However, effector natural killer (NK) cells in the immune system could be in direct contact with target cells and cause their death.3 Immune cells execute their physical activities through versatile mechanisms where cell–cell interaction is one of the important mechanisms. Furthermore, through observing the immune cytotoxic activity of individual NK cell during the interaction with the target cell, the overall performance of immune system could be predicted.4 Manipulating a single cell in a suitable environment can provide an immediate and direct observation of its cellular behavior. Recently, using microfluidic techniques to manipulate and observe single cells has been widely applied to clinical research,5 such as drug and toxicity screening,6 tissue engineering,7,8 and cancer immunotherapy.9 NK cells are effector cells accounting for approximately 5–15% of peripheral blood lymphocytes and they play important roles in the innate immune system inside the human body.10,11 Among the lymphocytes in the immune system, NK cells and T cells demonstrate the function of cytolysis through direct contact with target cells causing their death.12–14 Conventional methods for NK cell activity analysis rely on flow cytometry,15 and a large number of immune and target cells were used, in which the interaction between single cells cannot be observed in a dynamic way.16,17 To overcome the disadvantages of the present techniques, biomedical microfluidic technology could be utilized to manipulate a few single cells instead of requiring a large number of cells for this immune toxicity assay.18,19 Recently, microchips with multiple microwells and automated image analysis facilitate live cell imaging and observation of NK activity heterogeneity within a population of NK cells.4,16 However, seeding cells onto these microchips relies on the sedimentation of the cell suspension into each well, which cannot directly and precisely control the cell number and cell contact within a microwell.16 It is relatively easier to observe long-term cell interactions, in which further comprehension of single-cell function and response in the immune system would be obtained.20,21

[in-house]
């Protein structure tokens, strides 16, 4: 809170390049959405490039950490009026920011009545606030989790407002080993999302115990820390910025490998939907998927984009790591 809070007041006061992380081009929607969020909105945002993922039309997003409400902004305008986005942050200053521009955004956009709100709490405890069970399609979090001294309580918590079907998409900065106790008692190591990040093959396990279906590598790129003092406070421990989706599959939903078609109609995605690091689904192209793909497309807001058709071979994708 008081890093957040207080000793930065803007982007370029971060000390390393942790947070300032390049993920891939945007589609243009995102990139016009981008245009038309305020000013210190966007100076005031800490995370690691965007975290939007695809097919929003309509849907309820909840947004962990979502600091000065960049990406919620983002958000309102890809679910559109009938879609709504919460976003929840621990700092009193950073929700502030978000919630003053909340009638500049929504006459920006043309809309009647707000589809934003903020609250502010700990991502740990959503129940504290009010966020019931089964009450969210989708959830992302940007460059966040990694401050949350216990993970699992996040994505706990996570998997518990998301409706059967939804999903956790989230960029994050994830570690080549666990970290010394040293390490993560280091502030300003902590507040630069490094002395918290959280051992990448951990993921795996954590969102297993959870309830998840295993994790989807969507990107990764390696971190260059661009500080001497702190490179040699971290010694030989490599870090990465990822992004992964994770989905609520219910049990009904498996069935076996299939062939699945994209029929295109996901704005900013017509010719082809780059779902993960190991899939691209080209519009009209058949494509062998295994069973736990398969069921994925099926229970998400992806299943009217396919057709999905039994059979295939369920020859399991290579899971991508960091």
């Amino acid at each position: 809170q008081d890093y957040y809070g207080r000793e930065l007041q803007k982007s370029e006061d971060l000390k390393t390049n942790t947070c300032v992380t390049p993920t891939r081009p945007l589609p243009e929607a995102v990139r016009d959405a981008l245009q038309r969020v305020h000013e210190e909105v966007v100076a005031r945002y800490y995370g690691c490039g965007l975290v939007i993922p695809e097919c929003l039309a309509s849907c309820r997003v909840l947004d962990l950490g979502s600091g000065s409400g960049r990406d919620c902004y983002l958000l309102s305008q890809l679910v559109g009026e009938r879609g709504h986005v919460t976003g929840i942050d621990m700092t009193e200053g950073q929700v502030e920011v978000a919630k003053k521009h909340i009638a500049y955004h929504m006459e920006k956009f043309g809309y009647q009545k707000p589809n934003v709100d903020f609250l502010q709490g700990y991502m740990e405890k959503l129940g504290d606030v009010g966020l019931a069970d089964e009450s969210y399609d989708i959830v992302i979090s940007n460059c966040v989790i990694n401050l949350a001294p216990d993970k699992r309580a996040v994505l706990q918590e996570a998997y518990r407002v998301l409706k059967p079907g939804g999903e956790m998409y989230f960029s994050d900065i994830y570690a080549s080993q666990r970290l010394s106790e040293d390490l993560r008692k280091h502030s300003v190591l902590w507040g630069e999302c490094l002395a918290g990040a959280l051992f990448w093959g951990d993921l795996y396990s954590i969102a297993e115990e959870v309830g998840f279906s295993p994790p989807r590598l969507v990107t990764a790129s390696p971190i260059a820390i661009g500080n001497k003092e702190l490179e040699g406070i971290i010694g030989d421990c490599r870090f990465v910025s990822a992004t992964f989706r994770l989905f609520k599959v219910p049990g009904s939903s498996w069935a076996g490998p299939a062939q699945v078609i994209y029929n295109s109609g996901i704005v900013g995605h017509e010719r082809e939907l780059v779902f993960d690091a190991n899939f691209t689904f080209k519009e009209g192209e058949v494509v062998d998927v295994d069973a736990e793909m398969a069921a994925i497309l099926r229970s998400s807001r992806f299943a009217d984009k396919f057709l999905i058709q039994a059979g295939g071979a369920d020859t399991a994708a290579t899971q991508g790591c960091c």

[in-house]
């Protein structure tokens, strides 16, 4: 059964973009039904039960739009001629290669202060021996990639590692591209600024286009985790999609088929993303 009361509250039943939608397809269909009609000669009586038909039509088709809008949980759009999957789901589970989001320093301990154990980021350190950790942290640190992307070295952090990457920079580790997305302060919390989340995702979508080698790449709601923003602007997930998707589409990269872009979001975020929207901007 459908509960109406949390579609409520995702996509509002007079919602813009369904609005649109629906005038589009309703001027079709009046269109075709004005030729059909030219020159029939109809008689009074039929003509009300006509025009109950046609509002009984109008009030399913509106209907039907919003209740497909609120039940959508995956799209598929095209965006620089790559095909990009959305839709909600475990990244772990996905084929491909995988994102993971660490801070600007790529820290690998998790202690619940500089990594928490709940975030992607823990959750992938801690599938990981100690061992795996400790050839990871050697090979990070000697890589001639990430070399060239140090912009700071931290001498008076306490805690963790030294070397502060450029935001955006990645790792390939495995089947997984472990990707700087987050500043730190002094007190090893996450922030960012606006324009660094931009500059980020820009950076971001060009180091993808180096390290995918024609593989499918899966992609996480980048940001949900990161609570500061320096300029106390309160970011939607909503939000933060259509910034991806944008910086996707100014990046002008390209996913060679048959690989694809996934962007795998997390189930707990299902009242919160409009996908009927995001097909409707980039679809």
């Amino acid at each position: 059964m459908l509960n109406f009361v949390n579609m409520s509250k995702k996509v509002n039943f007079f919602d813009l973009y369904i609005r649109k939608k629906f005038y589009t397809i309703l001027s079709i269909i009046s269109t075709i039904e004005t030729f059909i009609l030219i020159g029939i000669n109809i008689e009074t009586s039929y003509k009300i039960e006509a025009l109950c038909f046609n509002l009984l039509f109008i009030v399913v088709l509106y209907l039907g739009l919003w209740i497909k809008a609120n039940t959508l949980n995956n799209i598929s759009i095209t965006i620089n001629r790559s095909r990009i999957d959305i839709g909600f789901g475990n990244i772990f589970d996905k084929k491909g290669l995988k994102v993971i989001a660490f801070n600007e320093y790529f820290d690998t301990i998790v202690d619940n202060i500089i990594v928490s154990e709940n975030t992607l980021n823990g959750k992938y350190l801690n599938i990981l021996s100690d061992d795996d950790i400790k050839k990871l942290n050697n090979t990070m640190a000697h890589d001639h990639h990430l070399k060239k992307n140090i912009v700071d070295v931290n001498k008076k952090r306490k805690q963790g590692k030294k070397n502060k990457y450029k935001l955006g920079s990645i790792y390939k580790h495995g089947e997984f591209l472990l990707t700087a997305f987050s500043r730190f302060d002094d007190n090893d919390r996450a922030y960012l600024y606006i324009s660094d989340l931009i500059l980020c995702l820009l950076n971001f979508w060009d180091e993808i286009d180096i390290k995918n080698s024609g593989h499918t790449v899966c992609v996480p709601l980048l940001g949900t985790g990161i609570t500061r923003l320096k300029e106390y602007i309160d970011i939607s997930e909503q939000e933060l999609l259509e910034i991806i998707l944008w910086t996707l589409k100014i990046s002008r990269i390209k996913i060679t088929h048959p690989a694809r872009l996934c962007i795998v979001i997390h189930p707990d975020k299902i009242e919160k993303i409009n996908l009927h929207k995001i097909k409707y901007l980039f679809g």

Recently, biomedical microfluidic techniques have been widely used to enhance the functions of immune assays, e.g. using the DEP array to trap and manipulate immune cells to perform specific immunotherapy.22 Furthermore, it is essential to note that the immune cells come into direct contact with the target cells through cell–cell interaction.23 According to previous studies, the analysis of NK cells' activity has been widely applied for the investigation of cell–cell interactions between a single immune cell and its target cell.24 It is important to note that the immune cells are in direct contact with target cells and carry out further activities through cell–cell interactions.25 Researchers have adopted various conventional capturing methods to trap suspended cells, including the design of shallow well interiors26 and wells with high aspect ratios.27 Moreover, microfluidic chips for single cell analysis and manipulation have been developed using different methods, including chemical,28 optical,29–31 dielectrophoresis (DEP),32,33 microdroplets,34 magnetic,35 microstructure arrays,36,37 and hydrodynamic methods.38,39 By using microfluidic devices, there is an increased possibility of observing cell–cell interactions at the single cell level and a high-throughput analysis could be achieved.40,41